For Mincey, growing the next generation of technical experts starts in part with STEM

Karen Mincey at the the Women’s Conference of Florida 2016.

Karen Mincey at the the Women’s Conference of Florida 2016.

As moderator of the Women Breaking Barriers panel at the Women’s Conference of Florida 2016, sponsored by TECO Energy, Karen Mincey had the opportunity to join a dialogue with other female leaders from a variety of fields, from politics to entertainment; among them was Linda Figg, who helped design the world-famous Sunshine Skyway Bridge.

But one thing that stood out about the experience for Mincey – TECO Energy’s vice president of Information Technology & Telecommunications and chief technology officer – was the opportunity to help the next generation of young women build bridges to successful futures.

As part of her active role at the conference, Mincey served as a judge for the Young Women in Tech Challenge, a STEM (Science, Technology, Engineering and Math) competition. It featured two teams of five female high school students each who had to come up with innovative solutions to real-world problems. And the best solutions they discovered, Mincey said, might be the ones they helped present for their own professional aspirations.

“The teams were very impressive, great critical thinkers with a wealth of skills that will serve them well as they progress through their education and careers,” she said. “At a company like TECO, we need highly skilled engineers and technical experts of all kinds to continue to serve the community. As we think about the next generation, that need for talent will be filled by those who excel in STEM areas.”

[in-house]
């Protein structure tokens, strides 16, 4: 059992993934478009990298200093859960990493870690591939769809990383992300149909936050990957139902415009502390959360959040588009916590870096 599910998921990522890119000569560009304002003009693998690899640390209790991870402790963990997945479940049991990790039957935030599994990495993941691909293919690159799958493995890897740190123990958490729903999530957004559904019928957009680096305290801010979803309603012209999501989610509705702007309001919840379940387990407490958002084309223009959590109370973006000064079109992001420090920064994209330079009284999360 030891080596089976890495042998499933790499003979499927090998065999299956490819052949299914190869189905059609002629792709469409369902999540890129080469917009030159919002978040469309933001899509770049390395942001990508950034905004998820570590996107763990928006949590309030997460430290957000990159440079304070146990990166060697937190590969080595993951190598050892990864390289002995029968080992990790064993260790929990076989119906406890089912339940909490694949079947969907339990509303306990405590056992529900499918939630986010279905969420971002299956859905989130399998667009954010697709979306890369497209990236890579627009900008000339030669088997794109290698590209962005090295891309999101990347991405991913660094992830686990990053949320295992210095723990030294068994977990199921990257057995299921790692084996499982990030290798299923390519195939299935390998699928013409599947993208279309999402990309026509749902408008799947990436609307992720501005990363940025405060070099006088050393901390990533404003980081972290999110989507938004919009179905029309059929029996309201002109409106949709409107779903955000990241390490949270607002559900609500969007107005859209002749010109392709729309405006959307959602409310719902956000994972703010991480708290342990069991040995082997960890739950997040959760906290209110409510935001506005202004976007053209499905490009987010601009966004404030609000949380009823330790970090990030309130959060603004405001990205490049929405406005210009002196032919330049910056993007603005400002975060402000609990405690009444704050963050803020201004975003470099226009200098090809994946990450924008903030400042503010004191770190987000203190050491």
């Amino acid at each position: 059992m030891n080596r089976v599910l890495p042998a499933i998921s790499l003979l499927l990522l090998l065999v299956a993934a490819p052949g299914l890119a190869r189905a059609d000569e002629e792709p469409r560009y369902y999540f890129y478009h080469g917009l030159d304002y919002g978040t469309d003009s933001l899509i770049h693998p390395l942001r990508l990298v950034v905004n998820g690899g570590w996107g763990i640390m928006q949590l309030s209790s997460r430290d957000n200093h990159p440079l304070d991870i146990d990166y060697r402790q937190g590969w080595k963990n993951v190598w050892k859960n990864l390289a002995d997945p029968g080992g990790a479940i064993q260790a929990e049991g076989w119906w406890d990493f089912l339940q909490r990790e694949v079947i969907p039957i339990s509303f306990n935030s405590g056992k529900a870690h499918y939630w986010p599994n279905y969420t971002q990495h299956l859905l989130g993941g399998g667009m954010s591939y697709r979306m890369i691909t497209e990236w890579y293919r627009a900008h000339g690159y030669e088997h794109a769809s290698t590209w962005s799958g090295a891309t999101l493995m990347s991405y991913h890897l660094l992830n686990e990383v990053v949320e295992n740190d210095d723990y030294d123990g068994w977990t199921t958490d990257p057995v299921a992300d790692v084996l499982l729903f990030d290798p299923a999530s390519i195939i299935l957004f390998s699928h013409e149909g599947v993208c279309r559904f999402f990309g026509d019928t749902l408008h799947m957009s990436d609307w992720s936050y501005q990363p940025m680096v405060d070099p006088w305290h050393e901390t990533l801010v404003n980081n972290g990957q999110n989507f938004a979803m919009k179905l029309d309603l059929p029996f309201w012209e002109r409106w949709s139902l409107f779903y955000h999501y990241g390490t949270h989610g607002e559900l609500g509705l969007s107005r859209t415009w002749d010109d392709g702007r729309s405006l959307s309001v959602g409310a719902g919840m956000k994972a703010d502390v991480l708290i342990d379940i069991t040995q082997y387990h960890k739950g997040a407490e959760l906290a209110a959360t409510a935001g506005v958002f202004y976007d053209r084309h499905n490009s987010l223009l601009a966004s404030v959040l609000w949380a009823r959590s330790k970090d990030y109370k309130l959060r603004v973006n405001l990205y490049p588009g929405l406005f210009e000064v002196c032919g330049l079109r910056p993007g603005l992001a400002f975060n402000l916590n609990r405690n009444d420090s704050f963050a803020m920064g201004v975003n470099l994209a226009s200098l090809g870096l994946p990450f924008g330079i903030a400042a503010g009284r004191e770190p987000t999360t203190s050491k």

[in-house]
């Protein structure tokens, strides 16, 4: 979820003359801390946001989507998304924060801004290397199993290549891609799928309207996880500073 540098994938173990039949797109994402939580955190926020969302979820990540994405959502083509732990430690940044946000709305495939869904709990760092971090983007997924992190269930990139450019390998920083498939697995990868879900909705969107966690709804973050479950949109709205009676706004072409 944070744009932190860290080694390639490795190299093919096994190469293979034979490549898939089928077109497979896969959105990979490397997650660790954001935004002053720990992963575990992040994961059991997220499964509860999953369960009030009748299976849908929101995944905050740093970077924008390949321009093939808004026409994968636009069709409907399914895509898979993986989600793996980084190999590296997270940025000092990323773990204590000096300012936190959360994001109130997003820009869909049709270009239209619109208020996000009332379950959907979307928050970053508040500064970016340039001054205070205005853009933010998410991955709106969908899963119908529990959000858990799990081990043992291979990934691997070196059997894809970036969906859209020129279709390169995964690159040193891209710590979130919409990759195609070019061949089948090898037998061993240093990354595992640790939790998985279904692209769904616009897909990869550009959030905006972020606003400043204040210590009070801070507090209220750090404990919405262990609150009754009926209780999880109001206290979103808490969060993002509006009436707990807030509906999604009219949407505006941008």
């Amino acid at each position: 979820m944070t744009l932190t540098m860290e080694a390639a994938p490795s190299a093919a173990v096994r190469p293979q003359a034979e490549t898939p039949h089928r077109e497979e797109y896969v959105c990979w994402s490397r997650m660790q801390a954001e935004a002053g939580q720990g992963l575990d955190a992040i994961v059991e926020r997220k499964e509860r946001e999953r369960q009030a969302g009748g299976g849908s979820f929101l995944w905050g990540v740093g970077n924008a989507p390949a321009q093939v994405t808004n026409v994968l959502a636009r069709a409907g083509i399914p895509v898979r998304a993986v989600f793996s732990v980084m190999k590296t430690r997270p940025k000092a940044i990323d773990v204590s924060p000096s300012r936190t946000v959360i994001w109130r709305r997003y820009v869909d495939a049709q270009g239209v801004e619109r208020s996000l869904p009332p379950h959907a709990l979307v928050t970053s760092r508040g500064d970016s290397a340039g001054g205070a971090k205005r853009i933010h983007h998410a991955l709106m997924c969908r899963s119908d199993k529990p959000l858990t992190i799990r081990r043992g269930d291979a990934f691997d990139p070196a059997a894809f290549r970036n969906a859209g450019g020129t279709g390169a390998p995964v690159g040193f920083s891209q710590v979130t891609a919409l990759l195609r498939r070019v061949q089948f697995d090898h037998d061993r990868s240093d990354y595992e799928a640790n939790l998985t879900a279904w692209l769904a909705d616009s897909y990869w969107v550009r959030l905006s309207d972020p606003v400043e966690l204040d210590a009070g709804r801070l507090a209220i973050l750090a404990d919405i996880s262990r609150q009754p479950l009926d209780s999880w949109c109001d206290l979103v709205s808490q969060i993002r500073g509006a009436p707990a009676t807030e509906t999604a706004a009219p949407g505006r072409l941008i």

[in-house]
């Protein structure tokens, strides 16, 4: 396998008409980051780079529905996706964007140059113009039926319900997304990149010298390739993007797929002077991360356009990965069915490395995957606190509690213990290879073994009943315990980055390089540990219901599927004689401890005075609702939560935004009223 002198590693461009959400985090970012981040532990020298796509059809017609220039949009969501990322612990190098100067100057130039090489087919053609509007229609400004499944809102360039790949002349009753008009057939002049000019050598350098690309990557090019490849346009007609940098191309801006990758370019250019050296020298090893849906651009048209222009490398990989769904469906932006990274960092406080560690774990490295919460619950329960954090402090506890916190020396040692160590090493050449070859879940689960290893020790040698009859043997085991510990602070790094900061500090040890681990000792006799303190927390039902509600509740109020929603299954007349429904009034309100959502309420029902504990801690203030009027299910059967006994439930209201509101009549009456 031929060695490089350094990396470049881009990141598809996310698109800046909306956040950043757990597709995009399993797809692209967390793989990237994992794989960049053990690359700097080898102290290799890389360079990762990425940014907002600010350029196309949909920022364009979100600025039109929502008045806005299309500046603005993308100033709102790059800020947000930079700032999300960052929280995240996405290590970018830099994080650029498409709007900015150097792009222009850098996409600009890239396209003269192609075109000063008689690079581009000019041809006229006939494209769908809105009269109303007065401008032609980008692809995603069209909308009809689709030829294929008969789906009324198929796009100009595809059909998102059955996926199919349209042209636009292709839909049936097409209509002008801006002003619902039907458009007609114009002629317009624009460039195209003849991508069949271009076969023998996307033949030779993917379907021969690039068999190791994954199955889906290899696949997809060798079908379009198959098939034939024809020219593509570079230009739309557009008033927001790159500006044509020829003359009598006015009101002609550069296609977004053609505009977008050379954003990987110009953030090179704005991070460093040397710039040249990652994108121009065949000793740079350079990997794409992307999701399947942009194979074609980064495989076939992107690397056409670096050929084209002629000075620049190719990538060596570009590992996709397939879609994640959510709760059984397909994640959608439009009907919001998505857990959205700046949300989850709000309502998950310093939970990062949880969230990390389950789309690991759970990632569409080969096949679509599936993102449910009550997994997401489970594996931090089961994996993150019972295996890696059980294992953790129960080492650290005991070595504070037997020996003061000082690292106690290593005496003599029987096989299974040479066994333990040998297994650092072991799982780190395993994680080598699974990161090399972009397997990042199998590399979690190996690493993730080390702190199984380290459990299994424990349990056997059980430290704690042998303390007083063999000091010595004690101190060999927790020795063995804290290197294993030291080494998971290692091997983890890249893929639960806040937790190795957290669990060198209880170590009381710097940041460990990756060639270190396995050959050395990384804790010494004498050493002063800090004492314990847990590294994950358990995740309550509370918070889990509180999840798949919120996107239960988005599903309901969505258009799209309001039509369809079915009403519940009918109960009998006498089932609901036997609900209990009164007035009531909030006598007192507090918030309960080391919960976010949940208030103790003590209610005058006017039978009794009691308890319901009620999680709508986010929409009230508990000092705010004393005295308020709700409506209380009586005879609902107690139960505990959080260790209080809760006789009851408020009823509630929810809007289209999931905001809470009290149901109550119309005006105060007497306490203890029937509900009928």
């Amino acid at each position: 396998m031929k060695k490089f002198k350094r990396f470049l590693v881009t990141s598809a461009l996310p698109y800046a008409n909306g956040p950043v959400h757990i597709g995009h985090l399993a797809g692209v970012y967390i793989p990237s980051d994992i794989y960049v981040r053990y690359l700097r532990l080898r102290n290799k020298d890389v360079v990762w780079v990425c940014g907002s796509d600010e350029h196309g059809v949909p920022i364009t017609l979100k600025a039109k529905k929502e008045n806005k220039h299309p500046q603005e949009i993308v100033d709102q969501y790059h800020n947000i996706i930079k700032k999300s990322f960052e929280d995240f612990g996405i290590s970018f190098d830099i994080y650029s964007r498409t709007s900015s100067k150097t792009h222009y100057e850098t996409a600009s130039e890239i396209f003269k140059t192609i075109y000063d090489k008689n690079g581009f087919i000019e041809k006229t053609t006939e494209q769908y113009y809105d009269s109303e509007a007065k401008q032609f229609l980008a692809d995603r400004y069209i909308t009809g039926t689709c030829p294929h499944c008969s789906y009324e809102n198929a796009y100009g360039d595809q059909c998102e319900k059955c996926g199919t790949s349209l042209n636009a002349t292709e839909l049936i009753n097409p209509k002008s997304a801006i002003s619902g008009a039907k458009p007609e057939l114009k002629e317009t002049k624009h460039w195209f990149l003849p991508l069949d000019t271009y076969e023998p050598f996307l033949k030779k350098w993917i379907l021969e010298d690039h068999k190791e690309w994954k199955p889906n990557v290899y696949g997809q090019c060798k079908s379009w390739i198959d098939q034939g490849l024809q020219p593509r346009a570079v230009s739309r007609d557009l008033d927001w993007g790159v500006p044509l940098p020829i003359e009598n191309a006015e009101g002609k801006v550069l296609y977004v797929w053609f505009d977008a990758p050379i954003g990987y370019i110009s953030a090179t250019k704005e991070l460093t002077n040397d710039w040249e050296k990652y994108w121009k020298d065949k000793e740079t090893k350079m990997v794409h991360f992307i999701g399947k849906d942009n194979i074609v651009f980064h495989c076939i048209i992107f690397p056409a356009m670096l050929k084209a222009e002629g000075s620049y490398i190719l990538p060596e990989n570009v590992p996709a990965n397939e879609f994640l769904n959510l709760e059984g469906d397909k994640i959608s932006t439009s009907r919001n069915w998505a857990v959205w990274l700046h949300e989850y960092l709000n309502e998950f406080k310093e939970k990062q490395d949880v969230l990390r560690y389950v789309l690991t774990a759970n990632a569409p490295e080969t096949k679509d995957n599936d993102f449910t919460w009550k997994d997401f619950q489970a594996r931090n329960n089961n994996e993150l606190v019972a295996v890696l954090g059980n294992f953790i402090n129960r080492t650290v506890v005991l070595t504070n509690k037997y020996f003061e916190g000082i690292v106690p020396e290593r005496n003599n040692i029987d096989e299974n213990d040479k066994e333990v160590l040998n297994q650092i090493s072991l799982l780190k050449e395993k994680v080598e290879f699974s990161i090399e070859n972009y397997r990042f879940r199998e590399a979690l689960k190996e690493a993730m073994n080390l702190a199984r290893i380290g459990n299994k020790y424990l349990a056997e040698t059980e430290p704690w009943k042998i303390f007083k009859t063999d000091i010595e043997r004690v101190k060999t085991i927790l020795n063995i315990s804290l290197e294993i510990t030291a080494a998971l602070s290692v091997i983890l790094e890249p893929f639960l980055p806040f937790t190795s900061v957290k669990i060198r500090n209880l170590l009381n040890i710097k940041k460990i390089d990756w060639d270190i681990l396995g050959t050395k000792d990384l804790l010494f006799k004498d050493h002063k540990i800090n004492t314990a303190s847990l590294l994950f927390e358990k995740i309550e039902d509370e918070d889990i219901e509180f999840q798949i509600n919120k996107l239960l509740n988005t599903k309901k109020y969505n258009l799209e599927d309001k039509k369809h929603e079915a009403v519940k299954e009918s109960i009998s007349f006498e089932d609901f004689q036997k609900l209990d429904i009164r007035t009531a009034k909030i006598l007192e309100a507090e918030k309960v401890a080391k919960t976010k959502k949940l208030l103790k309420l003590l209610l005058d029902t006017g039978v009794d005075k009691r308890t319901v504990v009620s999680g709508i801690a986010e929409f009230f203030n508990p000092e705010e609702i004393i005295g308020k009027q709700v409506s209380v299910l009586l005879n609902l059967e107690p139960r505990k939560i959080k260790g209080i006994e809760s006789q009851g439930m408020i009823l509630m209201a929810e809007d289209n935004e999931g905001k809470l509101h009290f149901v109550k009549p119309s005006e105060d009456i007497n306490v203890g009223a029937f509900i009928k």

Beyond that, Mincey praised the challenge organizers and sponsors for the critical roles they’re working to fill to encourage more young women to pursue STEM studies.

“When I look back on my own life, I see that in high school, even though I loved math and science, no one talked to me about pursuing a career in engineering,” she said. “I was fortunate to be able to pursue a technical career path and to develop in my career, but I realize it could’ve been a more direct route with the right encouragement early if I had been more exposed to the world of technical careers. That’s one of the things I want to see for young women – that they all know that they can do anything they choose to do.”

Laura Crouch, director of Community Relations with Tampa Electric and a driving force behind TECO’s sponsorship of the Women’s Conference of Florida 2016, agreed.

“TECO is proud to be a champion of women at all levels at this company, from our power stations to our boardroom, and the conference was another incredible way to demonstrate that,” she said. “Maybe most importantly of all, we want to inspire the young women to excel in STEM fields and achieve their full potential. They saw that in all of the participants who donated their time to be role models for the next generation of female leaders – the ones TECO and the community are counting on them to be.”

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One Response to For Mincey, growing the next generation of technical experts starts in part with STEM

  1. IrisJ says:

    AMAZING thank you Karen for your active role in inspiring women.

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